Infringement of third party intellectual property rights (IPRs) is one of the serious risks facing the modern enterprise. In recent years insurance companies throughout the world started to issue advanced insurance policies against IPR infringement risks but those were, until recently, unavailable in Israel. Such an insurance policy is now made available, for the first time, also in Israel.
Intellectual property (IP) is a key value driver in the modern economy and with the mushrooming of IPRs, including non-registered rights such as copyrights and non-registered design rights as well as registered rights such as patents, designs and trademarks, the risk of infringement of such rights in the ordinary course of conducting a business has risen considerably. At times such risks may be somewhat mitigated by clearance or so called “freedom-to-operate” (“FTO”) studies, which are usually complex and costly. Moreover, as good as such studies are, and for various reasons it is practically impossible to fully ensure that no IPRs are or will be being infringed. Until recently, in distinction of other risks, no insurance against IPR infringement risks was hitherto available.
Litigation of IPR infringement is an expensive process, damages awarded by courts may skyrocket and even settlements may be very costly. Attorney fees required to successfully defend against IPR infringement actions may sometimes be even more costly than a settlement. It is very often not within the means available to many corporations, particularly emerging ones1. Thus, being faced with charges of infringement of a third party IPR may require an accused entity to devote very large funds for this matter, funds that should otherwise have been spent in a more productive manner. Also, the huge expenditure, particularly in the case of small-to-medium enterprises, may have devastating consequences.
In recent years some insurance companies have begun to offer insurance policies providing coverage for infringement risks of third party IPRs, including patents, trademarks, copyright, trade secrets, misappropriation, etc. This insurance coverage includes litigation costs, court-awarded damages and settlement-related costs2. Until very recently, such insurance policies were not offered by Israeli insurance companies, a situation that had now changed with the new insurance scheme that is provided by Ayalon Insurance Company, Ltd. (“Ayalon“)3. This insurance policy provides global coverage; namely, coverage for IPR infringement suits filed anywhere in the world.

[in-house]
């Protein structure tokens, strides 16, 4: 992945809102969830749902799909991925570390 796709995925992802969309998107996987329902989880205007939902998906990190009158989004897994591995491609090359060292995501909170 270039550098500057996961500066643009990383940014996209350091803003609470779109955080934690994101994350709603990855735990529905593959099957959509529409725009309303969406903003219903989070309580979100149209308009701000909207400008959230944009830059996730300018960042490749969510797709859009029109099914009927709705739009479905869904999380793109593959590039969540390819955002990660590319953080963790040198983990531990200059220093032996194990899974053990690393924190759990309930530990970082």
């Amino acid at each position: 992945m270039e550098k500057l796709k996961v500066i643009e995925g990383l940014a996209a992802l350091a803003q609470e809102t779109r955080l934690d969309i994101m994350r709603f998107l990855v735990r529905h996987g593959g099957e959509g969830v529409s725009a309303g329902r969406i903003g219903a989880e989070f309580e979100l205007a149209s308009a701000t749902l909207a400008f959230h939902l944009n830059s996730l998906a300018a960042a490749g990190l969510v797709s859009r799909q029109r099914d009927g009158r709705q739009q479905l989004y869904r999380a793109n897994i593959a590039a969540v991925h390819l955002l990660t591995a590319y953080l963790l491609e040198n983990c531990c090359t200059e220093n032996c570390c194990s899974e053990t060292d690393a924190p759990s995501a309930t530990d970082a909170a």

The scope of coverage depends, of course, on the insurance premium. We were advised that the minimum annual insurance premium is US$15,000 and policies may be purchased providing insurance coverage of up to US$10 million.
A brochure describing this insurance product may be obtained directly from Ayalon4.
All those seeking IPR infringement coverage should be wise to seek advice from qualified IP professionals on the scope of coverage and other matters prior to purchasing such an insurance policy.
1 Costs of patent infringement litigation, for example, may often exceed US$1 million and court-awarded damages or a settlement may also be in the millions of dollars (and at times even in the multi-million dollar range).
2 Of course up to the maximum coverage of the specific insurance policy.
3 The Reinhold Cohn Group (RCG) is not associated with Ayalon in manner so as to gain in any way from such insurance policies to be purchased from this insurance company. The sole purpose of this newsletter is to disseminate this important information to our clients and other interested parties as we believe that many intellectual property-based businesses may benefit from this new insurance instrument. It is to be noted, however, that this newsletter is not intended as an opinion on the value of this insurance instrument, scope of its coverage, and/or its suitability for a specific business.
4 Adv. Aynat Cestenbaum; Tel: 03-7569704; Email: firstname.lastname@example.org
This newsletter is provided for general information only. It is not intended as legal advice or opinion and cannot be relied upon as such.
These newsletters are provided for general information only. They are not intended as legal advice or opinion and cannot be relied upon as such.